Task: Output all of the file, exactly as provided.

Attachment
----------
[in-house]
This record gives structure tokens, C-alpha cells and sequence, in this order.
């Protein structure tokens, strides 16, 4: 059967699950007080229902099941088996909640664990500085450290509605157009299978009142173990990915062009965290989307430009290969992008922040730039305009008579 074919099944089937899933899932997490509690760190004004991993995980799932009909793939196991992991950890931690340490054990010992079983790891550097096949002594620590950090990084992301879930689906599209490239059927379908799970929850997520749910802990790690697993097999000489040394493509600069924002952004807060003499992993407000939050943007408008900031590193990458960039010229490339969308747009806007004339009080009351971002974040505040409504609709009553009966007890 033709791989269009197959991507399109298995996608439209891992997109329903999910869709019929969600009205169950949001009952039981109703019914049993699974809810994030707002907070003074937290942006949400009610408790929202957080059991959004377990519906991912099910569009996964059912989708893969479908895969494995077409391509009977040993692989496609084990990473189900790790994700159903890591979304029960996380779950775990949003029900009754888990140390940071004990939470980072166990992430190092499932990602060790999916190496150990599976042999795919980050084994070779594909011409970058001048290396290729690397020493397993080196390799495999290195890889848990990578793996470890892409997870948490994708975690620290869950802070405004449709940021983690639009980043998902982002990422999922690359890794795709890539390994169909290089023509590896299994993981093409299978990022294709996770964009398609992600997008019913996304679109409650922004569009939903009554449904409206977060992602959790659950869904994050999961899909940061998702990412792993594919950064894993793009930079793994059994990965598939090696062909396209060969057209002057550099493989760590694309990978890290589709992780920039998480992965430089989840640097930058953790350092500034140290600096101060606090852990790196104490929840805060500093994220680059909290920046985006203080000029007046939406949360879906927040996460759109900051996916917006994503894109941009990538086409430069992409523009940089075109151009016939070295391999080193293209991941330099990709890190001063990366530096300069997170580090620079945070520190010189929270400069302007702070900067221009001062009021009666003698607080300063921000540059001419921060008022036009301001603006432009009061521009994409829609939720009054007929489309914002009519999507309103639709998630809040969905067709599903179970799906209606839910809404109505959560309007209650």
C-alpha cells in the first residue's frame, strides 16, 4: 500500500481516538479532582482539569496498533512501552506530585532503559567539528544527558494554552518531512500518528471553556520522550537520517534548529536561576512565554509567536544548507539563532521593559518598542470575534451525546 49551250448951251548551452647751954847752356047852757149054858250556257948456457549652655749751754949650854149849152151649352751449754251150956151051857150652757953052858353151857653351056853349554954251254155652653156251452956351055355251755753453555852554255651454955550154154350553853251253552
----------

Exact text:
[in-house]
This record gives structure tokens, C-alpha cells and sequence, in this order.
């Protein structure tokens, strides 16, 4: 059967699950007080229902099941088996909640664990500085450290509605157009299978009142173990990915062009965290989307430009290969992008922040730039305009008579 074919099944089937899933899932997490509690760190004004991993995980799932009909793939196991992991950890931690340490054990010992079983790891550097096949002594620590950090990084992301879930689906599209490239059927379908799970929850997520749910802990790690697993097999000489040394493509600069924002952004807060003499992993407000939050943007408008900031590193990458960039010229490339969308747009806007004339009080009351971002974040505040409504609709009553009966007890 033709791989269009197959991507399109298995996608439209891992997109329903999910869709019929969600009205169950949001009952039981109703019914049993699974809810994030707002907070003074937290942006949400009610408790929202957080059991959004377990519906991912099910569009996964059912989708893969479908895969494995077409391509009977040993692989496609084990990473189900790790994700159903890591979304029960996380779950775990949003029900009754888990140390940071004990939470980072166990992430190092499932990602060790999916190496150990599976042999795919980050084994070779594909011409970058001048290396290729690397020493397993080196390799495999290195890889848990990578793996470890892409997870948490994708975690620290869950802070405004449709940021983690639009980043998902982002990422999922690359890794795709890539390994169909290089023509590896299994993981093409299978990022294709996770964009398609992600997008019913996304679109409650922004569009939903009554449904409206977060992602959790659950869904994050999961899909940061998702990412792993594919950064894993793009930079793994059994990965598939090696062909396209060969057209002057550099493989760590694309990978890290589709992780920039998480992965430089989840640097930058953790350092500034140290600096101060606090852990790196104490929840805060500093994220680059909290920046985006203080000029007046939406949360879906927040996460759109900051996916917006994503894109941009990538086409430069992409523009940089075109151009016939070295391999080193293209991941330099990709890190001063990366530096300069997170580090620079945070520190010189929270400069302007702070900067221009001062009021009666003698607080300063921000540059001419921060008022036009301001603006432009009061521009994409829609939720009054007929489309914002009519999507309103639709998630809040969905067709599903179970799906209606839910809404109505959560309007209650």
C-alpha cells in the first residue's frame, strides 16, 4: 500500500481516538479532582482539569496498533512501552506530585532503559567539528544527558494554552518531512500518528471553556520522550537520517534548529536561576512565554509567536544548507539563532521593559518598542470575534451525546 49551250448951251548551452647751954847752356047852757149054858250556257948456457549652655749751754949650854149849152151649352751449754251150956151051857150652757953052858353151857653351056853349554954251254155652653156251452956351055355251755753453555852554255651454955550154154350553853251253552